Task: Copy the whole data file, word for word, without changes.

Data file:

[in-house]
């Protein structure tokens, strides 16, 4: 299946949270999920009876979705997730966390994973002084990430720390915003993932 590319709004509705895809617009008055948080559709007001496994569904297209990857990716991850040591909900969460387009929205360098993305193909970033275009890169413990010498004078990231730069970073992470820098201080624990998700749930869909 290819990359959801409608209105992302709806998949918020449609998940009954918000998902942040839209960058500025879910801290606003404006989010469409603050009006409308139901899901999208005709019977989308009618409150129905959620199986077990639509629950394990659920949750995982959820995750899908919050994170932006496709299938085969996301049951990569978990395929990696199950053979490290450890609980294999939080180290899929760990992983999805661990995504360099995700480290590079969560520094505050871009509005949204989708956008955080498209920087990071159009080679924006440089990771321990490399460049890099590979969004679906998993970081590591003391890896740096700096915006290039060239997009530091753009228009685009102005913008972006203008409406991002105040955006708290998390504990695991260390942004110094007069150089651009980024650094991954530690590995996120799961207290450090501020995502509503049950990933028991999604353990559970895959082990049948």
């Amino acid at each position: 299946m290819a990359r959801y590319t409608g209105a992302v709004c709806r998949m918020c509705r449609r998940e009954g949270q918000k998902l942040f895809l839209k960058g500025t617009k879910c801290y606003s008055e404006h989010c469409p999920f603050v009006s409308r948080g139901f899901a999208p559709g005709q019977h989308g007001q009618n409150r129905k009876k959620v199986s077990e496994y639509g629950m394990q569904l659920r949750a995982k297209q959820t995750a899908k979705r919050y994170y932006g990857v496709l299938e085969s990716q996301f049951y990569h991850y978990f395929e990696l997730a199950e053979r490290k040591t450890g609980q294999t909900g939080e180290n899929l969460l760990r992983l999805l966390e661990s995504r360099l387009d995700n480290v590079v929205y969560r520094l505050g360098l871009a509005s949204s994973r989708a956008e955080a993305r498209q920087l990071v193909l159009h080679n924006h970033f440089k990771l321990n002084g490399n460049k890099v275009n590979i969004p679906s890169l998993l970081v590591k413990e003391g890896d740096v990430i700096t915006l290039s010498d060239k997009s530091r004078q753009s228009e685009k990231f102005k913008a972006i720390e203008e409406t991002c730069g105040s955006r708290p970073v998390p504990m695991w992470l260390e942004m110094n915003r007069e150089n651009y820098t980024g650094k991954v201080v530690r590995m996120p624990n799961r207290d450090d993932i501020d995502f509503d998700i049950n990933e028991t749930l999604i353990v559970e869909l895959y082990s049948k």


[in-house]
């Protein structure tokens, strides 16, 4: 299946949270999920009876979705997730966390994973002084990430720390915003993932 590319709004509705895809617009008055948080559709007001496994569904297209990857990716991850040591909900969460387009929205360098993305193909970033275009890169413990010498004078990231730069970073992470820098201080624990998700749930869909 290819990359959801409608209105992302709806998949918020449609998940009954918000998902942040839209960058500025879910801290606003404006989010469409603050009006409308139901899901999208005709019977989308009618409150129905959620199986077990639509629950394990659920949750995982959820995750899908919050994170932006496709299938085969996301049951990569978990395929990696199950053979490290450890609980294999939080180290899929760990992983999805661990995504360099995700480290590079969560520094505050871009509005949204989708956008955080498209920087990071159009080679924006440089990771321990490399460049890099590979969004679906998993970081590591003391890896740096700096915006290039060239997009530091753009228009685009102005913008972006203008409406991002105040955006708290998390504990695991260390942004110094007069150089651009980024650094991954530690590995996120799961207290450090501020995502509503049950990933028991999604353990559970895959082990049948």
């Amino acid at each position: 299946m290819a990359r959801y590319t409608g209105a992302v709004c709806r998949m918020c509705r449609r998940e009954g949270q918000k998902l942040f895809l839209k960058g500025t617009k879910c801290y606003s008055e404006h989010c469409p999920f603050v009006s409308r948080g139901f899901a999208p559709g005709q019977h989308g007001q009618n409150r129905k009876k959620v199986s077990e496994y639509g629950m394990q569904l659920r949750a995982k297209q959820t995750a899908k979705r919050y994170y932006g990857v496709l299938e085969s990716q996301f049951y990569h991850y978990f395929e990696l997730a199950e053979r490290k040591t450890g609980q294999t909900g939080e180290n899929l969460l760990r992983l999805l966390e661990s995504r360099l387009d995700n480290v590079v929205y969560r520094l505050g360098l871009a509005s949204s994973r989708a956008e955080a993305r498209q920087l990071v193909l159009h080679n924006h970033f440089k990771l321990n002084g490399n460049k890099v275009n590979i969004p679906s890169l998993l970081v590591k413990e003391g890896d740096v990430i700096t915006l290039s010498d060239k997009s530091r004078q753009s228009e685009k990231f102005k913008a972006i720390e203008e409406t991002c730069g105040s955006r708290p970073v998390p504990m695991w992470l260390e942004m110094n915003r007069e150089n651009y820098t980024g650094k991954v201080v530690r590995m996120p624990n799961r207290d450090d993932i501020d995502f509503d998700i049950n990933e028991t749930l999604i353990v559970e869909l895959y082990s049948k």